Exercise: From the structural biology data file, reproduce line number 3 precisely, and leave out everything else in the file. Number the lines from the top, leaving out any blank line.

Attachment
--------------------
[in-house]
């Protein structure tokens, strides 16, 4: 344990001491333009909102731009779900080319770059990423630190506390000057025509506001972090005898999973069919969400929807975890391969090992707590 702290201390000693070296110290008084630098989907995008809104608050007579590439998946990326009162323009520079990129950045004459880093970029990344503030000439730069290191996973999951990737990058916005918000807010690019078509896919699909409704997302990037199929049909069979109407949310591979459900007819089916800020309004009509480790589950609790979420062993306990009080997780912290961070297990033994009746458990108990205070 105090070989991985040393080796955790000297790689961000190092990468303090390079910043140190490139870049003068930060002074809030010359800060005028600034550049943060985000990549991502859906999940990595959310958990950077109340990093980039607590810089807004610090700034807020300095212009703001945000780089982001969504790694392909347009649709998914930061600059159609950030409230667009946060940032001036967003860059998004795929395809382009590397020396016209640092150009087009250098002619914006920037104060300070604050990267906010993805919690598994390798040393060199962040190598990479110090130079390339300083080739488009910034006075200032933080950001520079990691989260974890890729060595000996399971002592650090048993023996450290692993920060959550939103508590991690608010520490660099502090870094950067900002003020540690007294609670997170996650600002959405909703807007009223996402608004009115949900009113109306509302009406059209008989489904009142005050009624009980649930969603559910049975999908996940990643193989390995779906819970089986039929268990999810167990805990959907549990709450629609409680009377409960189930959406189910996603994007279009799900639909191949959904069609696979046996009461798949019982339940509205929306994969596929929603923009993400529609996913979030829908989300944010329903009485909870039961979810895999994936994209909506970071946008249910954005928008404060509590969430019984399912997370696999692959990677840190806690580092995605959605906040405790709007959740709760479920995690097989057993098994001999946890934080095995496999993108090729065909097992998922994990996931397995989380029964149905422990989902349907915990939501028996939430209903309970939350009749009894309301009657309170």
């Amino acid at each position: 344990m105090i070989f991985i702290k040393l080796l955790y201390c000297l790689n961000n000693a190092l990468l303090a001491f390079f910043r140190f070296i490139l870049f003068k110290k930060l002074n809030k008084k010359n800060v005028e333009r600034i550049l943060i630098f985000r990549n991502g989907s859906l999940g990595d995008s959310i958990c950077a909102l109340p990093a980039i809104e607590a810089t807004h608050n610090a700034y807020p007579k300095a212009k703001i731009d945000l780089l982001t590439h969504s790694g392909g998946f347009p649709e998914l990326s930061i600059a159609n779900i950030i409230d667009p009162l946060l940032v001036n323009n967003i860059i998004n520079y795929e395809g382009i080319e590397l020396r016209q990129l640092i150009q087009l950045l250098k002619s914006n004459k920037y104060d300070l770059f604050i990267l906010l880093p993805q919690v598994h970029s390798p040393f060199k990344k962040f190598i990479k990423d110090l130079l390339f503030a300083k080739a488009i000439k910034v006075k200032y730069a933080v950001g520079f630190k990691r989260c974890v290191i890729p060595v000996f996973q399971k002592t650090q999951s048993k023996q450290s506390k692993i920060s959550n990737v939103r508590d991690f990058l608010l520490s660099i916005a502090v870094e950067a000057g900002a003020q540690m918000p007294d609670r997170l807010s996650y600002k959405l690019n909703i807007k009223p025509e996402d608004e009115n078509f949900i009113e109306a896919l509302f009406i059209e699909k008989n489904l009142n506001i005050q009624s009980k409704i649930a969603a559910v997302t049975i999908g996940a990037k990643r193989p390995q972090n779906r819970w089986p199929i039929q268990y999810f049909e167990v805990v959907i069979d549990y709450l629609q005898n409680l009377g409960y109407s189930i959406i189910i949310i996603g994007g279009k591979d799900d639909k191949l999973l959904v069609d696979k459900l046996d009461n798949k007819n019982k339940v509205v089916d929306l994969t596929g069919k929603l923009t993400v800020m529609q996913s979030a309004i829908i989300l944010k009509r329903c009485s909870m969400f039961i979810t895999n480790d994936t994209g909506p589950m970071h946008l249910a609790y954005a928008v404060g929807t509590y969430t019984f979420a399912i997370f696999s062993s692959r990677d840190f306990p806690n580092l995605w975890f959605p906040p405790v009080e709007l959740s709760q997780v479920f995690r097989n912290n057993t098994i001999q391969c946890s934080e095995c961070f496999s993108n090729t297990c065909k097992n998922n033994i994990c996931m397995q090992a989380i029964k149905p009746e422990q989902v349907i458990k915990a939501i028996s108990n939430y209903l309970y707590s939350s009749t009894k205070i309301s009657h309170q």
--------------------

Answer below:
């Amino acid at each position: 344990m105090i070989f991985i702290k040393l080796l955790y201390c000297l790689n961000n000693a190092l990468l303090a001491f390079f910043r140190f070296i490139l870049f003068k110290k930060l002074n809030k008084k010359n800060v005028e333009r600034i550049l943060i630098f985000r990549n991502g989907s859906l999940g990595d995008s959310i958990c950077a909102l109340p990093a980039i809104e607590a810089t807004h608050n610090a700034y807020p007579k300095a212009k703001i731009d945000l780089l982001t590439h969504s790694g392909g998946f347009p649709e998914l990326s930061i600059a159609n779900i950030i409230d667009p009162l946060l940032v001036n323009n967003i860059i998004n520079y795929e395809g382009i080319e590397l020396r016209q990129l640092i150009q087009l950045l250098k002619s914006n004459k920037y104060d300070l770059f604050i990267l906010l880093p993805q919690v598994h970029s390798p040393f060199k990344k962040f190598i990479k990423d110090l130079l390339f503030a300083k080739a488009i000439k910034v006075k200032y730069a933080v950001g520079f630190k990691r989260c974890v290191i890729p060595v000996f996973q399971k002592t650090q999951s048993k023996q450290s506390k692993i920060s959550n990737v939103r508590d991690f990058l608010l520490s660099i916005a502090v870094e950067a000057g900002a003020q540690m918000p007294d609670r997170l807010s996650y600002k959405l690019n909703i807007k009223p025509e996402d608004e009115n078509f949900i009113e109306a896919l509302f009406i059209e699909k008989n489904l009142n506001i005050q009624s009980k409704i649930a969603a559910v997302t049975i999908g996940a990037k990643r193989p390995q972090n779906r819970w089986p199929i039929q268990y999810f049909e167990v805990v959907i069979d549990y709450l629609q005898n409680l009377g409960y109407s189930i959406i189910i949310i996603g994007g279009k591979d799900d639909k191949l999973l959904v069609d696979k459900l046996d009461n798949k007819n019982k339940v509205v089916d929306l994969t596929g069919k929603l923009t993400v800020m529609q996913s979030a309004i829908i989300l944010k009509r329903c009485s909870m969400f039961i979810t895999n480790d994936t994209g909506p589950m970071h946008l249910a609790y954005a928008v404060g929807t509590y969430t019984f979420a399912i997370f696999s062993s692959r990677d840190f306990p806690n580092l995605w975890f959605p906040p405790v009080e709007l959740s709760q997780v479920f995690r097989n912290n057993t098994i001999q391969c946890s934080e095995c961070f496999s993108n090729t297990c065909k097992n998922n033994i994990c996931m397995q090992a989380i029964k149905p009746e422990q989902v349907i458990k915990a939501i028996s108990n939430y209903l309970y707590s939350s009749t009894k205070i309301s009657h309170q």